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What's Cool in Comics: Punisher Max

Written By: Les Talma

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PUNISHER MAX SERIES

Written by: Jason Aaron

Illustrated by: Steve Dillon

Published by: “Max Comics” label of Marvel

Current Issue: #13 released on 5/10/11

Why it’s cool: For the first time, The Kingpin/Wilson Fisk is introduced into the world of the Garth Ennis style Punisher.

The “Max” line of Marvel comics contains explicit content that is intended for older audiences so it’s a perfect fit for telling Punisher stories. This newer “PunisherMax” series continues with the precedent that Garth Ennis set with his previous "Max Punisher" series. It’s more grounded in reality than the regular super-hero populated worlds we usually see.

The approach: This is bare bones Punisher. It’s his world, and it’s completely separate from all the “Civil War”, “Age of Heroes”, and “Fear Itself” storylines that occur in the main continuity of Marvel comics. It’s just the Punisher. No super-heroes. No “FrankenCastle”… just pure, gritty, deeply-disturbing storytelling.

What sets it apart: There are so many Punisher comics and one shots out there. But with this one, there’s a continuous storyline that been building right from issue 1, where a bodyguard named Fisk was introduced. The self-contained, continuity and careful pacing allow the reader to experience the storyline as if it were an episodic drama presented on AMC or Showtime.

At the same time it draws cleverly on ideas explored in previous stories like Garth Ennis’ “Born” storyline which showed how the genesis of the Punisher started with Frank Castle’s experiences in Vietnam. The Steve Dillon interior artwork also acts as a visual bridge to Ennis’ previous “Max Punisher” series, since Dillon did most of the artwork for that series too.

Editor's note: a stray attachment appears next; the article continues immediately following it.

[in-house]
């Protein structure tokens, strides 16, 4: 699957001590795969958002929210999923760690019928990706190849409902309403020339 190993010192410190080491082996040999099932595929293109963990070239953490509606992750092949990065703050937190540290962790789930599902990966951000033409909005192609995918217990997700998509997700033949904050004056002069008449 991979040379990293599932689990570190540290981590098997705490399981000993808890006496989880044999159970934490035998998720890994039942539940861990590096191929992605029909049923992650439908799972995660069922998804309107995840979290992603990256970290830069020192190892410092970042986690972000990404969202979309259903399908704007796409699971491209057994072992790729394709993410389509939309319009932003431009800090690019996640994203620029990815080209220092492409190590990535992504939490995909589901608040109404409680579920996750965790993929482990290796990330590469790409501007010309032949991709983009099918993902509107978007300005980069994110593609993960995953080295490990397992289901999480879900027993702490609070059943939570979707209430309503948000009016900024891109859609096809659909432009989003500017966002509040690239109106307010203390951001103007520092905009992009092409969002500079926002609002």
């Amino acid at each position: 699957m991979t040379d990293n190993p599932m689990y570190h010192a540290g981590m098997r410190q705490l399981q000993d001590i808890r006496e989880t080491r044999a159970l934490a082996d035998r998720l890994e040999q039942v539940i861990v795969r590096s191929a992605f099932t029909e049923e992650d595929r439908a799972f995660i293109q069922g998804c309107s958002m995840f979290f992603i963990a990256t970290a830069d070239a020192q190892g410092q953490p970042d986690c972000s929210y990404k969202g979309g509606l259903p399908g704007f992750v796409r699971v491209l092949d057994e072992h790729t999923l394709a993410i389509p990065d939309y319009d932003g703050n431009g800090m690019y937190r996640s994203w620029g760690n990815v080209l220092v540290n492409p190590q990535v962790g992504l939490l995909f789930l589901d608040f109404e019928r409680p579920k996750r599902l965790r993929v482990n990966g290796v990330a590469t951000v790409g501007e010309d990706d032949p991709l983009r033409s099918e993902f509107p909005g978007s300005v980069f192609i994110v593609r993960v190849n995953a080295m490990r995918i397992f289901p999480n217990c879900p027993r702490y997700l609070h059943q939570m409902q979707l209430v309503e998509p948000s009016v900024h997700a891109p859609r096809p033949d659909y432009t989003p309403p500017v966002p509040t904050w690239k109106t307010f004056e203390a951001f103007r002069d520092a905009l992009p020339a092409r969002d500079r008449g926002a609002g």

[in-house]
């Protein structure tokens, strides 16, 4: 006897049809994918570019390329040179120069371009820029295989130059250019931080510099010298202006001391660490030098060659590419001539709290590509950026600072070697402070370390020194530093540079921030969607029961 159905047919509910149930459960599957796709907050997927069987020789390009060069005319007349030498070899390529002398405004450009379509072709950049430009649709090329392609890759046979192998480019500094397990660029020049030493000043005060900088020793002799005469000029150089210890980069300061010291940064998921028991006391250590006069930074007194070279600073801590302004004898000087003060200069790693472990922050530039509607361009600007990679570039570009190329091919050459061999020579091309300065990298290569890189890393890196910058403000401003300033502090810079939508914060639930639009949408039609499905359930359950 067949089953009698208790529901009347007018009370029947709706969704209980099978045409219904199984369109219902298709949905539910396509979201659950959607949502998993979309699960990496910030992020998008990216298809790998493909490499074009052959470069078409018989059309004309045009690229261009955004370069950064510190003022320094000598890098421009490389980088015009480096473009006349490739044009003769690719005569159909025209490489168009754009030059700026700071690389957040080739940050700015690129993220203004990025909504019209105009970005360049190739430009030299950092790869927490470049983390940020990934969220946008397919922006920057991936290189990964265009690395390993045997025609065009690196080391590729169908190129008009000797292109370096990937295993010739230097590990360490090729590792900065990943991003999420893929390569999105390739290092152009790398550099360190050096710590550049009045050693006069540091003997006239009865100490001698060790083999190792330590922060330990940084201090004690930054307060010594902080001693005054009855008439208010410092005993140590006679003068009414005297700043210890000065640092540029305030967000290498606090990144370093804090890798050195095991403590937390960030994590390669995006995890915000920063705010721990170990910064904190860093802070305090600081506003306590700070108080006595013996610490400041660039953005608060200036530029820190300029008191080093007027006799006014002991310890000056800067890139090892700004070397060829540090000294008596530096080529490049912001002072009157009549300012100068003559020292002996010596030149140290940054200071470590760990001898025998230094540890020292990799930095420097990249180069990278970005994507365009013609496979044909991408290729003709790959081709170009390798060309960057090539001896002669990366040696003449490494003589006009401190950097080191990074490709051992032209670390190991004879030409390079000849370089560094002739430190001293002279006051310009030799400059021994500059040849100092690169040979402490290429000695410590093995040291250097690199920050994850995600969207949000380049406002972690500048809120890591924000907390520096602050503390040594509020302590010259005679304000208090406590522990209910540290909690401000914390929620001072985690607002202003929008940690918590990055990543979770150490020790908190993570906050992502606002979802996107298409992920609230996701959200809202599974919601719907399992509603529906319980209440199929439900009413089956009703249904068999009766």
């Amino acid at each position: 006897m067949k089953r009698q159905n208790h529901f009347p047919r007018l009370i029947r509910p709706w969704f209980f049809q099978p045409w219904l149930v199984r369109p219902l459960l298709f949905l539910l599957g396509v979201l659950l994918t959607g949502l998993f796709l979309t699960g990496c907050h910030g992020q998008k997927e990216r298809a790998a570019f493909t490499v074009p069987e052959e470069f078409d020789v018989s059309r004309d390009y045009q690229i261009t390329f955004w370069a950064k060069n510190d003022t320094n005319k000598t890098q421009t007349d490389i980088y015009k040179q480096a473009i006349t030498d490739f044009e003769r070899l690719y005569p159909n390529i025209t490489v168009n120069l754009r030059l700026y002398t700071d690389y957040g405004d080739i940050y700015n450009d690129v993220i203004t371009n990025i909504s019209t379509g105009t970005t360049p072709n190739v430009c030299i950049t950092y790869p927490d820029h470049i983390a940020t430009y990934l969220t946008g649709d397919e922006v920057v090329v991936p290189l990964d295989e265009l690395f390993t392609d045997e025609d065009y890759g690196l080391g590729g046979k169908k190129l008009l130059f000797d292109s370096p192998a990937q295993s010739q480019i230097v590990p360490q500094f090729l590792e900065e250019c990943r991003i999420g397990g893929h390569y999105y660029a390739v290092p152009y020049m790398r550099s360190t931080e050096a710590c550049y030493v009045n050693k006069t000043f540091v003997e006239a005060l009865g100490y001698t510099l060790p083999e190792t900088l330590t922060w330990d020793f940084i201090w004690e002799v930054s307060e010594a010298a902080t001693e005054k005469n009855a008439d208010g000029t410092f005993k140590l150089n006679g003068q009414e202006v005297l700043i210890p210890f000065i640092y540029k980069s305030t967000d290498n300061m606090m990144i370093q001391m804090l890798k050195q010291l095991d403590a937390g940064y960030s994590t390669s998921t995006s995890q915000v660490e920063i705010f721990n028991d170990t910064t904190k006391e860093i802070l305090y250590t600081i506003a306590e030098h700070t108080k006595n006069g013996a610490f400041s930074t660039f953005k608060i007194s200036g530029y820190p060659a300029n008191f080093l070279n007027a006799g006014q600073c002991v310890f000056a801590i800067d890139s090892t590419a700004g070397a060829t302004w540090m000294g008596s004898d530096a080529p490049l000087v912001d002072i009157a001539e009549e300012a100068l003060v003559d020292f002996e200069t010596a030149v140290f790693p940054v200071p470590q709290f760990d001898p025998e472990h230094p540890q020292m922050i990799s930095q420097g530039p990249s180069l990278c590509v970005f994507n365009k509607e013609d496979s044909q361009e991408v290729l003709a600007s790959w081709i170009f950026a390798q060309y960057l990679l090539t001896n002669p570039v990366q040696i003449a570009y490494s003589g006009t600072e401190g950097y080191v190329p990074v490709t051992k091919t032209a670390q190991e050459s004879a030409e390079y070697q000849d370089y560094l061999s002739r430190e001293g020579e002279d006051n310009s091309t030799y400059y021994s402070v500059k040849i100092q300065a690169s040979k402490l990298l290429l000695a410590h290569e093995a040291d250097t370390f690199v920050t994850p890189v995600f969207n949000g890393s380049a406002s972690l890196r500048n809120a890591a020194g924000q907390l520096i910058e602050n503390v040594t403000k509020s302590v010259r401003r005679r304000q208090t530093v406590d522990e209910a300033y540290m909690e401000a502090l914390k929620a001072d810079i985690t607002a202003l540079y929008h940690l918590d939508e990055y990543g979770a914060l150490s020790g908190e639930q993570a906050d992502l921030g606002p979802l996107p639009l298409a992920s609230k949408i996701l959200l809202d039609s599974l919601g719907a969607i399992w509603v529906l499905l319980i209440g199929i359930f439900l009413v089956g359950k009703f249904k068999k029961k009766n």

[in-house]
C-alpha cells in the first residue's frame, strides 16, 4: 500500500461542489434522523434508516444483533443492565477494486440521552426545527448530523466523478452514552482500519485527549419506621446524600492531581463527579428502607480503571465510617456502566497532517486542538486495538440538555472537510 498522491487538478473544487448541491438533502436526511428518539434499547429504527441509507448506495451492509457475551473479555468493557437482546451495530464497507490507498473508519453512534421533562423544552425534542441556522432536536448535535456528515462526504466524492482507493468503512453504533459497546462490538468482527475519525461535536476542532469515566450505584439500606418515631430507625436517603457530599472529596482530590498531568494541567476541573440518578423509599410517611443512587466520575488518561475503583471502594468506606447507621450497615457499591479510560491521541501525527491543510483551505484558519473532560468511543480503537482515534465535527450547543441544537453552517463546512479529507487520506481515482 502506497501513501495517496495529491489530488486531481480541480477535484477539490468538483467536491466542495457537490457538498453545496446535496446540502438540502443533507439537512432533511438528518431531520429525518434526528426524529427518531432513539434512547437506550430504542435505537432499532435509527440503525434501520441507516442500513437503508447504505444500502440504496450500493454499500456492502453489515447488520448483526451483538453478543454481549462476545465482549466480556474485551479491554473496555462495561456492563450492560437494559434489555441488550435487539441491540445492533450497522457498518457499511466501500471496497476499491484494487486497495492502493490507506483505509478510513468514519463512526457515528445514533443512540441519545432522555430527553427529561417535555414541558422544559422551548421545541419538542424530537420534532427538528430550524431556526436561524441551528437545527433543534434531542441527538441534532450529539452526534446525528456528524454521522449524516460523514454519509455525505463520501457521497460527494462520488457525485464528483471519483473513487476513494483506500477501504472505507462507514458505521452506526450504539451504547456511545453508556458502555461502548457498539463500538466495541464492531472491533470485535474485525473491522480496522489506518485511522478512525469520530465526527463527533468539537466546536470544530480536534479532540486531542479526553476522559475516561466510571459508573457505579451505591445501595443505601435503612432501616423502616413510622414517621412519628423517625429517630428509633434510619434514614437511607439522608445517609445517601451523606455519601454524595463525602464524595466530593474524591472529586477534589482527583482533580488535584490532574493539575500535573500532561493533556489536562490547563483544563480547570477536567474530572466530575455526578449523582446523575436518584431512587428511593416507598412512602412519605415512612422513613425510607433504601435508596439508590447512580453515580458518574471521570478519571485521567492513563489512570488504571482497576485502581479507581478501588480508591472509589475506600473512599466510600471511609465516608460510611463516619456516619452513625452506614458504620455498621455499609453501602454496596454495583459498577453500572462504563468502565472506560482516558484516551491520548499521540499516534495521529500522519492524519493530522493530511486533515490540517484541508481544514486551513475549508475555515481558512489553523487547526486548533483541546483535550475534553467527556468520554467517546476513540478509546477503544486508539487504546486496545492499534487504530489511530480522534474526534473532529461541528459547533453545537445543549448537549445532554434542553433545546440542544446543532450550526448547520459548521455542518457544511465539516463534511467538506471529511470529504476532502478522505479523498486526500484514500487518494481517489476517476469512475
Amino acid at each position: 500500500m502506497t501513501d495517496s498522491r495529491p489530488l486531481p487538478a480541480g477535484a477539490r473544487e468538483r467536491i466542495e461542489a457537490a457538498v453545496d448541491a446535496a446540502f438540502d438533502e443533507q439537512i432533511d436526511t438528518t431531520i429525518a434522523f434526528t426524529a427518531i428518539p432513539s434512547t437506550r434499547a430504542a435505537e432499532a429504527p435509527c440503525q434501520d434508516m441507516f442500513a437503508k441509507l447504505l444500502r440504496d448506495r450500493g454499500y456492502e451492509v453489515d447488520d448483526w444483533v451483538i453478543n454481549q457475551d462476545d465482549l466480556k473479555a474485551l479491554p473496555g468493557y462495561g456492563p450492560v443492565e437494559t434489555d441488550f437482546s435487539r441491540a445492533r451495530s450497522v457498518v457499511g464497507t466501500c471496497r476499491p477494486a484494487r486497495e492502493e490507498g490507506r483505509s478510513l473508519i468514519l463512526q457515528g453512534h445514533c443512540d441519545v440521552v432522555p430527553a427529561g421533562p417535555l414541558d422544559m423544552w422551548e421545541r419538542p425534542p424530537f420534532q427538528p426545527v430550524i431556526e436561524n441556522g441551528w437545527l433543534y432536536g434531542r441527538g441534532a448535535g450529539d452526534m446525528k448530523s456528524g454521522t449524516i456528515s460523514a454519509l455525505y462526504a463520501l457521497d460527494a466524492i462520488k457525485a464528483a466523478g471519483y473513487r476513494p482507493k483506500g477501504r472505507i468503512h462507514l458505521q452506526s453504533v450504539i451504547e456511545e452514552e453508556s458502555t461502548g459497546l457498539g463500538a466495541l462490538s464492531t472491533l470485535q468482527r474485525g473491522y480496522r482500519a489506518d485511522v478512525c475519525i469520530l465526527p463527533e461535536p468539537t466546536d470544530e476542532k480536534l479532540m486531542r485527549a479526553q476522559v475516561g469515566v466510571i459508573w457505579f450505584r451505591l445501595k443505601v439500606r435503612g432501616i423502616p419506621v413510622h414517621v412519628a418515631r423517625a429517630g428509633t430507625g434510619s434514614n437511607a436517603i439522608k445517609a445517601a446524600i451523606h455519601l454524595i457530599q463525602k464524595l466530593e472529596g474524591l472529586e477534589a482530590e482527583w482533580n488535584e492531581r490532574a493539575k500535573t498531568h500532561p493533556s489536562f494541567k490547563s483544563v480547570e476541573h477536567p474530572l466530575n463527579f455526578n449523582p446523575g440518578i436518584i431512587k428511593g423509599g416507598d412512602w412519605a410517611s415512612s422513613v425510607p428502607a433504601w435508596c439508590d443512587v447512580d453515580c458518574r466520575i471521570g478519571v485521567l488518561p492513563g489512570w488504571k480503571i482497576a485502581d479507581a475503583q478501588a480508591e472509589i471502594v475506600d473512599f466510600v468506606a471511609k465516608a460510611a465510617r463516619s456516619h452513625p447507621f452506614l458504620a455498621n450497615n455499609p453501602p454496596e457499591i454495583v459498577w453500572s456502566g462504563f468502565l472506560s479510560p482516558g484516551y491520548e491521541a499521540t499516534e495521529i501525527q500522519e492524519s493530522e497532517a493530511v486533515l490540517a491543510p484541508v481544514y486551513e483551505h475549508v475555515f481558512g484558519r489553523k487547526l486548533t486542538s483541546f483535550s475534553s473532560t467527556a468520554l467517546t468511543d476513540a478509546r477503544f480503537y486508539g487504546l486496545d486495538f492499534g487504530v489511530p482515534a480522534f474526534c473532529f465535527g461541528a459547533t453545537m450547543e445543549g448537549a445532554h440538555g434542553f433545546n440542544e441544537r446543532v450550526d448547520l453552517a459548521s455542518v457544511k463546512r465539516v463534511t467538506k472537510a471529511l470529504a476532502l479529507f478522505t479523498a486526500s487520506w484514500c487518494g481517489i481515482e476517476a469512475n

What’s old is New: Frank Castle, meet Wilson Fisk… That’s right, the Kingpin never appeared in the Garth Ennis run of the Punisher series. The Ennis’ Punisher always dealt with mob families led by characters like “Ma” Gnucci. This new creative team introduces Fisk into a world that has never heard of a Kingpin of Crime. 

This series shows what impact the Kingpin’s arrival has on the Punisher, and then the greater carnage that is incited with the introduction of  Bullseye. This version of  Bullseye doesn’t have extraordinary Marvel-type abilities. He’s just a guy who’s really good at hunting people and killing them.  He has a focused insanity that seems to rival that of the Punisher. Bullseye profiles his prey in a way that we usually see FBI profilers do in serial killer thrillers. But in this case, it’s a very unsettling, obsessive approach that Bullseye uses when he pushes himself to psychotic extremes in order to find a way to get into Frank Castle’s head.

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The Art: Unfortunately, no Tim Bradstreet covers this time, as in the previous Max Punisher series. But that’s ok. The covers by Dave Johnson have taken on a striking, eye catching, almost abstract, graphic design approach that differs from the typical covers sported on popular comics. Johnson’s covers go for a more hallucinatory aspect than the standard “pop a dramatic pose” approach.

The interior art is handled by Steve Dillon who already has a lot of experience drawing the Punisher. So, his classic, straight-forward, narrative storytelling really has an impressive visual punch here.

The Story So Far: